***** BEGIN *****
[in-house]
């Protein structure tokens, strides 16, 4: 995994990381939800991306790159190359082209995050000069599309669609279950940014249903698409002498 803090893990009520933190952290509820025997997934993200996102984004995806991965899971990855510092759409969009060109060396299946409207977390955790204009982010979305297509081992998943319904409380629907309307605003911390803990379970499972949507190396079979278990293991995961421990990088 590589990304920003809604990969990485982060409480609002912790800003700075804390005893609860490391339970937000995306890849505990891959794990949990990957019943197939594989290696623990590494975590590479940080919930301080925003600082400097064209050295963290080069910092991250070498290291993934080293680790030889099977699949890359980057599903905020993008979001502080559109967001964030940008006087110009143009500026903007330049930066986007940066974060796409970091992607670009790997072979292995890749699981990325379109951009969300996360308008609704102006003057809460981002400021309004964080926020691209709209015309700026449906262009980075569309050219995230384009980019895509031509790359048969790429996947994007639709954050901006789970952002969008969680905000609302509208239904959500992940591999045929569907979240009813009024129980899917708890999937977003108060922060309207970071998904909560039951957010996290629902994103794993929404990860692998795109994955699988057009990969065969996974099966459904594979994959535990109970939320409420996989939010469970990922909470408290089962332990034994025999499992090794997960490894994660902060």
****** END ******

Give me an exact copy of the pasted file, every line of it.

[in-house]
């Protein structure tokens, strides 16, 4: 995994990381939800991306790159190359082209995050000069599309669609279950940014249903698409002498 803090893990009520933190952290509820025997997934993200996102984004995806991965899971990855510092759409969009060109060396299946409207977390955790204009982010979305297509081992998943319904409380629907309307605003911390803990379970499972949507190396079979278990293991995961421990990088 590589990304920003809604990969990485982060409480609002912790800003700075804390005893609860490391339970937000995306890849505990891959794990949990990957019943197939594989290696623990590494975590590479940080919930301080925003600082400097064209050295963290080069910092991250070498290291993934080293680790030889099977699949890359980057599903905020993008979001502080559109967001964030940008006087110009143009500026903007330049930066986007940066974060796409970091992607670009790997072979292995890749699981990325379109951009969300996360308008609704102006003057809460981002400021309004964080926020691209709209015309700026449906262009980075569309050219995230384009980019895509031509790359048969790429996947994007639709954050901006789970952002969008969680905000609302509208239904959500992940591999045929569907979240009813009024129980899917708890999937977003108060922060309207970071998904909560039951957010996290629902994103794993929404990860692998795109994955699988057009990969065969996974099966459904594979994959535990109970939320409420996989939010469970990922909470408290089962332990034994025999499992090794997960490894994660902060």